Q&A: Ashly Anderson and Shaun Drinkard, Tampa Downtown Partnership

Editor's note: Tampa Downtown Partnership President and CEO Christine Burdick plans to retire effective Jan. 1, 2018. While she focuses on special projects until then, Lynda Remund, COO, will run the day-to-day operations. Two of their team members, Shaun Drinkard and Ashly Anderson, talk here about the continued importance of placemaking and urban design.

The idea of working, living, playing and staying in Downtown Tampa at night and on weekends is increasingly common for most locals, especially with events like Yoga in Curtis Hixon Park, the Downtowner free on-demand shuttle service, and popular gathering places like Franklin Manor and Hotel Bar.

But did you know that a single entity is tasked with programming such events, and coordinating both the resources and needs of land owners, residents, small business operators, restauranteurs and public spaces?

Meet the Tampa Downtown Partnership (TDP), a 501C(6) private, nonprofit corporation funded by constituent landowners and contributors, with the sole purpose to act as steward of the city’s core. Through diverse initiatives and grant programs, it cultivates public-private partnerships and facilitates catalytic physical and economic development.

Almost every successful downtown has an organization like the TDP, to bridge the gap between private businesses, residents and city government, which often has the resources to construct, but not advocate or administer.

Two of TDP’s most prominent young leaders sat down recently with 83 Degrees to discuss past successes and what the future holds, now that more and more development is transforming the urban core of Tampa. Read what they had to say below.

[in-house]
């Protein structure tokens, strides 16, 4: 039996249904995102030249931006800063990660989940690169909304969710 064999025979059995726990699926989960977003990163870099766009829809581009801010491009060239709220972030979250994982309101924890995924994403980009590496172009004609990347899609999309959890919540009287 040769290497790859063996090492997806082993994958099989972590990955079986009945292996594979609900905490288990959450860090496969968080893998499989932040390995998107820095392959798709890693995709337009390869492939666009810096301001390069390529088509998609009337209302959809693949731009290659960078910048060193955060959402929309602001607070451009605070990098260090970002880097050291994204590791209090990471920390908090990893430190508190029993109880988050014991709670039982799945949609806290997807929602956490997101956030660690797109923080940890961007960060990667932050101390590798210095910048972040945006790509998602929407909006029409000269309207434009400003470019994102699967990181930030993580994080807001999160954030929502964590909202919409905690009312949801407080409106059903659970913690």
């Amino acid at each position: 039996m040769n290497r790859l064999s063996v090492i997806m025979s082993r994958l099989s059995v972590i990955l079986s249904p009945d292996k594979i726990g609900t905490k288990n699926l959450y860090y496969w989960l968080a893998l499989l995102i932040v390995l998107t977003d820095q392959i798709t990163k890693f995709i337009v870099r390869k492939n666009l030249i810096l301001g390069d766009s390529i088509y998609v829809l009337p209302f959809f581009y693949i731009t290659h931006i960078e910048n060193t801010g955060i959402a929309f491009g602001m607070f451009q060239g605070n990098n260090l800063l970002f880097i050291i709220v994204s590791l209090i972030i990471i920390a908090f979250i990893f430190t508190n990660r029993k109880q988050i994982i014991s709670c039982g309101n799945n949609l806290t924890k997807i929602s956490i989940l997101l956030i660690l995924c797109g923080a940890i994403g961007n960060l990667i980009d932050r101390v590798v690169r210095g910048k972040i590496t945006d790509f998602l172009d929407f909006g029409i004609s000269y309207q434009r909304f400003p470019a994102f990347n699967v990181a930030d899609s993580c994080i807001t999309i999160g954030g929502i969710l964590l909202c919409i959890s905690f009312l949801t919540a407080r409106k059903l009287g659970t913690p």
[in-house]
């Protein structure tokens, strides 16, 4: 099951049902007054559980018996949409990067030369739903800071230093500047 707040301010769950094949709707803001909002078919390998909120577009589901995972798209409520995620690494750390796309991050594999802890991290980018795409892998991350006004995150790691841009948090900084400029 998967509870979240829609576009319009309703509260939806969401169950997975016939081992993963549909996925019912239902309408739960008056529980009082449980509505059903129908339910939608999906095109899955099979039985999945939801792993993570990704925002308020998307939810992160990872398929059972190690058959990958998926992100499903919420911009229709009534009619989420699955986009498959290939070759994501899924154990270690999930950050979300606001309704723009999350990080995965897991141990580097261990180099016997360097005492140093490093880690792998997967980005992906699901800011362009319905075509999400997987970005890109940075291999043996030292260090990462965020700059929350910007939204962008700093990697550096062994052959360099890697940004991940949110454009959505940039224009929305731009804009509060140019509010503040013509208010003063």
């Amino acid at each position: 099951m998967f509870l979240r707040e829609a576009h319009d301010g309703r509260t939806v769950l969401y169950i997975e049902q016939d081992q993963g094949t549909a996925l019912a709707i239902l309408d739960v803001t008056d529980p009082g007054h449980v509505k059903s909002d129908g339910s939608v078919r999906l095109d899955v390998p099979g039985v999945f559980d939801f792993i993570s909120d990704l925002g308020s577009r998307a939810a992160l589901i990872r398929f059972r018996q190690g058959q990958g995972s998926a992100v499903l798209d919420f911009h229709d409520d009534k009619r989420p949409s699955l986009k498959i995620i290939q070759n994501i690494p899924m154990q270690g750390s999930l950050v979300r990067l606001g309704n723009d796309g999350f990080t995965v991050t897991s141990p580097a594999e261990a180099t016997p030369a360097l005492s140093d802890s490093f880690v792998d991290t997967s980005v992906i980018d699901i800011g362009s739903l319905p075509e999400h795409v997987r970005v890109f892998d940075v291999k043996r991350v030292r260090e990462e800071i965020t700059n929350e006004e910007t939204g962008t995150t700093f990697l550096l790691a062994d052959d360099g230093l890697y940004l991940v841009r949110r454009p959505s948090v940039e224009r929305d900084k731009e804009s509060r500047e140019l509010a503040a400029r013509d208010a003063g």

83 Degrees: The Tampa Downtown Partnership has been around for over 30 years and you both have been involved for some time (Ashly Anderson since 2013; Shaun Drinkard since 2011). With some successes to toast, you also have new tasks ahead. What are those new efforts and how are they different from the past?

Ashly Anderson, Senior Design Manager: In the past, especially during the recession, we were reaction-driven, and the organization was leaner. We had to be scrappy, in a way, and wear many hats.

Now, we have the opportunity to be more strategic and finesse the finer points. Like, uniting every touchpoint of the Downtown Tampa brand (from the physical to digital and end-user experience) under a cohesive design excellency. That is, in addition to doing what we’ve always done — tackle issues, find innovative solutions, adapt to market changes, and be responsive.

Shaun Drinkard, Director of Placemaking: Part of our Strategic Plan is a focus on how we can assist gateway neighborhoods to Downtown, like Tampa Heights and Ybor City, which are receiving a similar level of investment and redevelopment, and are in the public’s eyes, a continuation of the urban core.

We are also inventorying all of the public spaces in our SSD (special service district). That will be followed by a hard look at how they can each be improved, better programmed and better connected on foot, using Coast bike share, or with relevant transportation infrastructure.

83D: With the (nearly total) completion of the Tampa Riverwalk and a successful campaign over the last decade to bring vibrancy to the urban core, including programming physical spaces like Curtis Hixon Park, what do you see as the next chapter in that story?

SD: Whereas before the emphasis was on key large spaces on the waterfront and the Riverwalk completion, now we have a menu of smaller spaces and places to connect that are on the interior of Downtown Tampa.

While large-scale events and spaces will always be a focus, we now have the opportunity to make targeted impacts on a neighborhood level. For example: Herman Massey Park, approximately the same size as Washington Street Park in the Channel District, but with almost no relevant activity, in what is now a mostly residential part of Downtown on North Franklin Street.

AA: Programming assists the permanent. Now more than ever, experience is as important as passive features (like shade, architectural features and gathering space). Without a plan for concerts, markets, boot camp classes, and pop-up cocktail bars, our downtown would be beautiful but not really fun.